Friday, June 25, 2010

Four Myths About Your Credit History

From Equifax's own: Robin Holland

If you don’t learn how to understand your credit, it will be a lifelong problem.

You most likeley know that you should be checking your credit report at least once a year.

Do you understand what’s included in your credit report and how to read it?

Do you know what your credit score means?

When I work with consumers or lead workshops on financial literacy and credit, I’m always amazed at the misconceptions about credit histories, credit scores, and credit-reporting agencies.

Here are four myths about your credit history that I hear people proclaim frequently as truth:

Myth #1: The credit-reporting agency is responsible for my debt (or credit) rejection.

The credit report is an important part of the decision to grant you credit or not, but it’s not the only one.

Each lender or creditor has a set of criteria it uses to determine whether or not you qualify for that credit.

Think about it: It’s much easier to get a gas card than a credit card or a mortgage.

That’s because the requirements to qualify for a gas card are not as stringent as those for a mortgage.

It’s up to you to establish an on-time payment history and a good mix of credit.

Then when the creditor pulls your credit report, the creditor can look at your history, along with the other information you have provided, to make a decision about whether or not to give you credit.

A lot of the details you may provide, such as your gender, income, and employment history, aren’t on your credit report. But you can take responsibility for your financial identity and make sure the information reported about your credit history will present a positive picture of you to creditors.

Myth #2: The credit-reporting agency put the negative information on my credit file.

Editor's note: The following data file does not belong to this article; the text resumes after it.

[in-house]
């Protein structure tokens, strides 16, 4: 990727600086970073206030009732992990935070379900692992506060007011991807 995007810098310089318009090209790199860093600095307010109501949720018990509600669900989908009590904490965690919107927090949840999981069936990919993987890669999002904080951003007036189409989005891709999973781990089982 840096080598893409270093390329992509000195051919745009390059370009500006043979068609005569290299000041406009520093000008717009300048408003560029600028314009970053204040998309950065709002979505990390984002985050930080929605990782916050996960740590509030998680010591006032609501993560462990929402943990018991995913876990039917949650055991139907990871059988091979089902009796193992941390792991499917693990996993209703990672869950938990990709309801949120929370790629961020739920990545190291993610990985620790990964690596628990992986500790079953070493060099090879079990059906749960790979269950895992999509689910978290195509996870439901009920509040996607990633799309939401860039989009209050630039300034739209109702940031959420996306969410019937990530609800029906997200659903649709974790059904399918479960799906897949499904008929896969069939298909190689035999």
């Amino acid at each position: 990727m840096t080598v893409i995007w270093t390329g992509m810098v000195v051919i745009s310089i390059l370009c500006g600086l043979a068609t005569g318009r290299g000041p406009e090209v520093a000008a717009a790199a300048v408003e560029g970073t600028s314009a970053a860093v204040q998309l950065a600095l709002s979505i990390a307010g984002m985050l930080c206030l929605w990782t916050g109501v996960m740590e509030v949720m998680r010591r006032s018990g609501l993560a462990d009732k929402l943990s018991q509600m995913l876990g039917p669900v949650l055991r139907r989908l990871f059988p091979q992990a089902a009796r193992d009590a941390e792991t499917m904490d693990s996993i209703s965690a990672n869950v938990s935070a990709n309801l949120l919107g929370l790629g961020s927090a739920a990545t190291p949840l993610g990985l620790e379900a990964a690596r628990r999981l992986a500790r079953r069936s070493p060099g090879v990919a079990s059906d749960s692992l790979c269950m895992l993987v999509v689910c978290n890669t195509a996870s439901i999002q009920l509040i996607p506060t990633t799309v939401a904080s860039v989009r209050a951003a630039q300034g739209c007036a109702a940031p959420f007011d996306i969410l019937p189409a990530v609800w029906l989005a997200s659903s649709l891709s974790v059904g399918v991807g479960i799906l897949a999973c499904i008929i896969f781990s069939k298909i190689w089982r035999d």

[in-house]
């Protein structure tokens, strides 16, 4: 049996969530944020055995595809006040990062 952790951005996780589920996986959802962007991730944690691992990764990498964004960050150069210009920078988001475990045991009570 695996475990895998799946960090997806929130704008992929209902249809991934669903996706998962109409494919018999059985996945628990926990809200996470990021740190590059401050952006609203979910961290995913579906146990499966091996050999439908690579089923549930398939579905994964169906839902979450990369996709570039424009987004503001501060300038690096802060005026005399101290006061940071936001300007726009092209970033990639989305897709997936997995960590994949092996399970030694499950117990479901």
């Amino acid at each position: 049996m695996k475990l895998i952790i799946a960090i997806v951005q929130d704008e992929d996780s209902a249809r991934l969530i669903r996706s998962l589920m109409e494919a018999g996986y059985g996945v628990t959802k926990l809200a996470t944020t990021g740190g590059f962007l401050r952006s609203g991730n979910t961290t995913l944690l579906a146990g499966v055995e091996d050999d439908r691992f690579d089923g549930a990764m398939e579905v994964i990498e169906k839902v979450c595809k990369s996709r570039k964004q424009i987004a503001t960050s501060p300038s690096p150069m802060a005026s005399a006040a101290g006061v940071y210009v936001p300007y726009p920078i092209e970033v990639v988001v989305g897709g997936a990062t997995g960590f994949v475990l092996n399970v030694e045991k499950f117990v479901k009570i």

A lot of people don’t understand how credit reporting works.

Credit reporting agencies put information in your file when creditors send us details about your payment history.

Credit reporting agencies are not out to get you, and no one pays us to report negative information so they can avoid granting you credit.

We compile the data sent to us about your financial history and present it as a snapshot of your finances.

*** There may be inaccurate information on your credit report (and you should frequently check your file at all three nationwide credit reporting agencies for inaccuracies), and if you find any inaccuracies contact the credit reporting agencies to dispute them.

Myth #3: My credit score is a part of my credit report.

Your credit score is not included with your credit report.

You can access your credit report and credit score from Equifax or one of the other nationwide credit reporting agencies.

Your credit report is a history of how you pay your bills.

It includes your credit accounts—mortgages, student loans, credit cards, and auto loans—and shows if you’ve been late or on time with your payments, the balances on these accounts, and who else has been looking at your credit report.

Your credit score is calculated from a formula based on the components of your credit report.

While the score is a good reflection of you and your financial capabilities, there’s still room for interpretation.

A lender or creditor will look at your score as another element in determining the risk in lending to you or giving you credit.

So you can get your credit score from a credit-reporting agency, but it is not automatically included with your credit report unless you purchase a credit report and score product or subscribe to a credit monitoring service that includes it. (Because like all companies, we need to show a profit).

Myth #4: Credit-reporting agencies make the rules on how your credit history is reported and how long information stays on your credit report.


The credit reporting agencies compile and report information about your credit history, but we’re not the decision makers.

A government agency, the Federal Trade Commission (FTC), governs the credit reporting agencies.

The Fair Credit Reporting Act (FCRA) outlines the rules on what credit reporting agencies can and cannot report and how long negative factors stay on your file.

It is helpful for people to understand what a credit reporting agency does and how information gets into their credit report. The more knowledge you have about this and your credit history the more control you will have over your finances.

Robert's comments: This is some good information. As much as I criticize the 3 big credit reporting agencies, we would not have the access to credit that our economy is based on without them.


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